51 posts categorized "Children's Cinema"

April 30, 2016



Groupthink doesn't live here, critical thought does.

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Ripe with allegorical possibilities (relating to the political aspects of belle epoch industrialism in America, the hollowness of organized religion, the importance of domestic over foreign policy, and the unreliability of authority figures), “The Wizard of Oz” is a beloved children’s coming-of-age film that strikes a universal chord with all audiences.

Based on L. Frank Baum’s 1900 children’s novel (“The Wonderful Wizard of Oz”), which begat 13 novel sequels and a popular Broadway musical, the film has become a right of passage for children around the world. Metro-Goldwyn-Mayer produced the picture in response to the success of Walt Disney’s “Snow White and the Seven Dwarfs” (1937).


Not only was it the most expensive film MGM had made to date, its production claimed the attention of three consecutive directors (Richard Thorpe, George Cukor, and Victor Fleming) before King Vidor was brought in by producer Mervyn LeRoy to put the finishing touches on the film.

Nonetheless, Victor Fleming is the director of record. Arriving on the heels of the Great Depression in 1939, the fantasy musical failed to make back its enormous production costs upon its initial release. It would be a decade later, during its first rerelease that “The Wizard of Oz” made good on its box office promise. It did so with a vengeance.  

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The advent of Technicolor allowed the filmmakers to perform one of the greatest surprises in cinema history. After an extensive 20-minute first act, set in beige sepia-tone, Dorothy (played by Judy Garland), an adopted farm girl from Kansas, steps into the primary-color-filled world of Oz. The startling effect of going from black-and-white to color still packs a punch.

Audiences at the time felt as if they had been jettisoned into a previously unknown realm of lush fantasy. No amount of theatrical staginess can detract from the dreamlike experience of watching Judy Garland’s wide-eyed Dorothy making fast friends with a “good” witch, a squeaky man made of tin, a floppy scarecrow, and a man in a lion suit.

With the good witch’s instruction to “follow the yellow brick road, Dorothy teams up with the scarecrow, the tin man, and the lion on a search for a unique aspect that each one is missing. The “Cowardly Lion” (Bert Lahr) needs courage. The scarecrow (Ray Bolger) wants a brain, and the Tin Man desires a heart. Dorothy desperately wants to get back home.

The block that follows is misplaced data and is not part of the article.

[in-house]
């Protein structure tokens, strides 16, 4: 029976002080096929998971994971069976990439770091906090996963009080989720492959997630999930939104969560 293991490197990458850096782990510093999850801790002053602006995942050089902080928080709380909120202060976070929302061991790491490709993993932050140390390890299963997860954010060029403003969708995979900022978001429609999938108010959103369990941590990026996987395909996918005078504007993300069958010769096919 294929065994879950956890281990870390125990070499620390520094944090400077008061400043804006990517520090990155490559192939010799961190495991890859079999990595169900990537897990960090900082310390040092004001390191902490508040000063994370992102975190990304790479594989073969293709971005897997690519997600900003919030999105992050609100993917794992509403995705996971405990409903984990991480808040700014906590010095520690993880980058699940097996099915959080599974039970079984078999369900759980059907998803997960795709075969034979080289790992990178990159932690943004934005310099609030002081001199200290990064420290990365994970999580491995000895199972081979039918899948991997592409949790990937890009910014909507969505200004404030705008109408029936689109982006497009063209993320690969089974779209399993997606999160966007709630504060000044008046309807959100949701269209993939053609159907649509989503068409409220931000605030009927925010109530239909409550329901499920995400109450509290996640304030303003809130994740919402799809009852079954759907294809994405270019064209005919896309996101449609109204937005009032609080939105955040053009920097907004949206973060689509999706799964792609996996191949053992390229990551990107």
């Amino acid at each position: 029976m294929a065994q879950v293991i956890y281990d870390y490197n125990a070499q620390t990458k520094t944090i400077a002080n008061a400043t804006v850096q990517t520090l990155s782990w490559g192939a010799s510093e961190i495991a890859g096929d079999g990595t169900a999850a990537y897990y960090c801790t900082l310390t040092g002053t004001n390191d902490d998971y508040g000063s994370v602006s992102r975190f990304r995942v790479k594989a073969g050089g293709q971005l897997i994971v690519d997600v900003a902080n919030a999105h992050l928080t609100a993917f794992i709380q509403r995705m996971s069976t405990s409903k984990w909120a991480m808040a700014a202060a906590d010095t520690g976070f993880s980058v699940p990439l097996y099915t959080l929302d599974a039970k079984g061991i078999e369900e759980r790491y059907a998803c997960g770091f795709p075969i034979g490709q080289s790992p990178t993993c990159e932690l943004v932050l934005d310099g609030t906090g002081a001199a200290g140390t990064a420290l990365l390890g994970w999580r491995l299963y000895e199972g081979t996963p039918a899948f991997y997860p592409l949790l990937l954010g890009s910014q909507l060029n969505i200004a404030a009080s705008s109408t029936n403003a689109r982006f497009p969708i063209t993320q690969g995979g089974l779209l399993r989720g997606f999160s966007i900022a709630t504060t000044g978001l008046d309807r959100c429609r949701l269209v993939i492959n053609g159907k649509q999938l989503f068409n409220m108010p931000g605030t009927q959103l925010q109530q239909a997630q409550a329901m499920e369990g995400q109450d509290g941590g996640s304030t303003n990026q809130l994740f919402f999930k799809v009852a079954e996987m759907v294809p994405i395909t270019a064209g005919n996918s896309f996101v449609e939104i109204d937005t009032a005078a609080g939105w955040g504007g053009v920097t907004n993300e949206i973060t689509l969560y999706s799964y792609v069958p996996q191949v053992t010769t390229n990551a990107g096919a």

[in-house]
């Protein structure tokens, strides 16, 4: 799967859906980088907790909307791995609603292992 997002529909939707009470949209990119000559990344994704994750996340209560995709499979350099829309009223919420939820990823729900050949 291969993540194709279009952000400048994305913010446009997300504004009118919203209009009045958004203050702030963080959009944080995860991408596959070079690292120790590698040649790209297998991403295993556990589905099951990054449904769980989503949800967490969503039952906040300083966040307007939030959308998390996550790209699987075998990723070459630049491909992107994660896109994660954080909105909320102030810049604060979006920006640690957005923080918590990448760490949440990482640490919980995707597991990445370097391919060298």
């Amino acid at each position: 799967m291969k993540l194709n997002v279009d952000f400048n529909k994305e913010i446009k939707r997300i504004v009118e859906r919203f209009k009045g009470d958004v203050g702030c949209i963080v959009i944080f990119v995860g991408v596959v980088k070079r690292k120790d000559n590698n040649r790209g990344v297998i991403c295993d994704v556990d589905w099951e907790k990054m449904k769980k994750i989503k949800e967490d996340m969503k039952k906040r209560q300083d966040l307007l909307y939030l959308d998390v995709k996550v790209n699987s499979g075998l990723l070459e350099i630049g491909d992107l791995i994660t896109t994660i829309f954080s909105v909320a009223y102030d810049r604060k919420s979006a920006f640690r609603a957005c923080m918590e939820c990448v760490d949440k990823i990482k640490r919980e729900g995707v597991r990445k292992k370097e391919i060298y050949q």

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Dorothy is an orphan whose emotional baggage is her greatest obstacle. There’s more than a little irony in the nature of her dream-journey as it returns her to waking life with the repeated phrase, “there’s no place like home.” It is a sentiment that reaches across all boarders and touches all people. American country music is built on that exact theme.

As thick with metaphors as any Shakespeare play, “The Wizard of Oz” is the greatest children’s movie ever made, and that probably ever can be made. From the green-skinned evil witch to the trio of singing “lollypop kids,” the movie ignites your imagination with quirky surreal elements that embed in your DNA. It is a film that changes its viewer forever after.

5 Stars

Cozy Cole

Cole Smithey on Patreon

January 06, 2016



Groupthink doesn't live here, critical thought does.

This ad-free website is dedicated to Agnès Varda and to Luis Buñuel.

Get cool rewards when you click on the button to pledge your support through Patreon. Thanks a lot pal! Your generosity keeps the reviews coming!

Cole Smithey on Patreon


Animation legend Hayao Miyazaki’s divinely imaginative display of madcap surrealism is virtuosic in this episodic coming of age classic. Incredible attention to details of animated visual elements such as deep perspective, fog, smoke, and fire, inform the film’s contrasting elements of realism and absurdist thought that pull in various thematic directions at once.

Miyazaki’s similar devotion to the minutiae of human behavior, as exhibited by a young girl on an odyssey of outrageous fantasy, lends the picture an emotional anchor of empathy. When the little girl runs into a wall at the bottom of a long stairway, we feel it. Regardless of how crazy things get (witness three dancing severed green male heads that transform into a giant baby boy), we are comforted by Miyazaki’s best intentions. Freud would have a field day with this ingenious filmmaker’s twisted nightmare sensibilities.

The picture takes on an epic quality.


Significant to the film’s English translation release is Pixar director John Lasseter’s championing of the family movie to Walt Disney Pictures. Lasseter hired a producer, screenwriters, and talent to translate “Spirited Away” for the Western palate. The effect is a seamless English translation of the original Japanese version that nonetheless retains all of Hayao Miyazaki’s thought-provoking intent, and wonderful sense of humor and surprise.